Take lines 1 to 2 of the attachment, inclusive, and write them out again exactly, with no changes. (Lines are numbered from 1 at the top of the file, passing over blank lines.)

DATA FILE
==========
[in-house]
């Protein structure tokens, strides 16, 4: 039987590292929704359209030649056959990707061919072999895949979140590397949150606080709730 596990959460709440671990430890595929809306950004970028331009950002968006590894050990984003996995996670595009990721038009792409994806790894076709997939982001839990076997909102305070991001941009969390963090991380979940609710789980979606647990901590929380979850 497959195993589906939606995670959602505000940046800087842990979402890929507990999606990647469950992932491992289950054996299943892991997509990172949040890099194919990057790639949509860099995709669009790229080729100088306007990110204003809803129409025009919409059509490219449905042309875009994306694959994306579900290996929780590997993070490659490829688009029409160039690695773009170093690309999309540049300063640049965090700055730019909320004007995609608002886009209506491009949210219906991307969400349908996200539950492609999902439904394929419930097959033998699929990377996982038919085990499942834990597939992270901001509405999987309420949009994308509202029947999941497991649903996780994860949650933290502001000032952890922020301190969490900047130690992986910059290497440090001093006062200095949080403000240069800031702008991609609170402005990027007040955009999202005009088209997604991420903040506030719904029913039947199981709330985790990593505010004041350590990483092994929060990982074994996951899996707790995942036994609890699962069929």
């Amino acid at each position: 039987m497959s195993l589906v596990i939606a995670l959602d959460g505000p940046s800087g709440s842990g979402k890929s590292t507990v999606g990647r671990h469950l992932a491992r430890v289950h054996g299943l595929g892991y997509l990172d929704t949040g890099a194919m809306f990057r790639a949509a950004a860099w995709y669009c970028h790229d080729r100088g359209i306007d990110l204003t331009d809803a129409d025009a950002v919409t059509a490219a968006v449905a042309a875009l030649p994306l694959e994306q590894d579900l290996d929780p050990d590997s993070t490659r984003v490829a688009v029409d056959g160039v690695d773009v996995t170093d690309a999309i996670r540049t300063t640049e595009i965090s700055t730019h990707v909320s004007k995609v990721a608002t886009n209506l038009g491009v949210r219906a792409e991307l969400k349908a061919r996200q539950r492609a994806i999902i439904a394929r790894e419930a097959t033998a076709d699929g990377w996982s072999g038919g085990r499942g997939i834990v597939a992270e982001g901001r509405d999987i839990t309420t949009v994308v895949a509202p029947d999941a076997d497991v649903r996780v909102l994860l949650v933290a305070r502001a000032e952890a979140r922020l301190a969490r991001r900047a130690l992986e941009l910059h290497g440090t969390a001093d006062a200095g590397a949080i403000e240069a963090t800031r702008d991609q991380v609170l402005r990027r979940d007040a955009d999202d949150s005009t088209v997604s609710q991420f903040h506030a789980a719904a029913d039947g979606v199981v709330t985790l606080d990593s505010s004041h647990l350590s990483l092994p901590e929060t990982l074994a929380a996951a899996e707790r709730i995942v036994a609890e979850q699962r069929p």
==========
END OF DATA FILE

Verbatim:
[in-house]
């Protein structure tokens, strides 16, 4: 039987590292929704359209030649056959990707061919072999895949979140590397949150606080709730 596990959460709440671990430890595929809306950004970028331009950002968006590894050990984003996995996670595009990721038009792409994806790894076709997939982001839990076997909102305070991001941009969390963090991380979940609710789980979606647990901590929380979850 497959195993589906939606995670959602505000940046800087842990979402890929507990999606990647469950992932491992289950054996299943892991997509990172949040890099194919990057790639949509860099995709669009790229080729100088306007990110204003809803129409025009919409059509490219449905042309875009994306694959994306579900290996929780590997993070490659490829688009029409160039690695773009170093690309999309540049300063640049965090700055730019909320004007995609608002886009209506491009949210219906991307969400349908996200539950492609999902439904394929419930097959033998699929990377996982038919085990499942834990597939992270901001509405999987309420949009994308509202029947999941497991649903996780994860949650933290502001000032952890922020301190969490900047130690992986910059290497440090001093006062200095949080403000240069800031702008991609609170402005990027007040955009999202005009088209997604991420903040506030719904029913039947199981709330985790990593505010004041350590990483092994929060990982074994996951899996707790995942036994609890699962069929």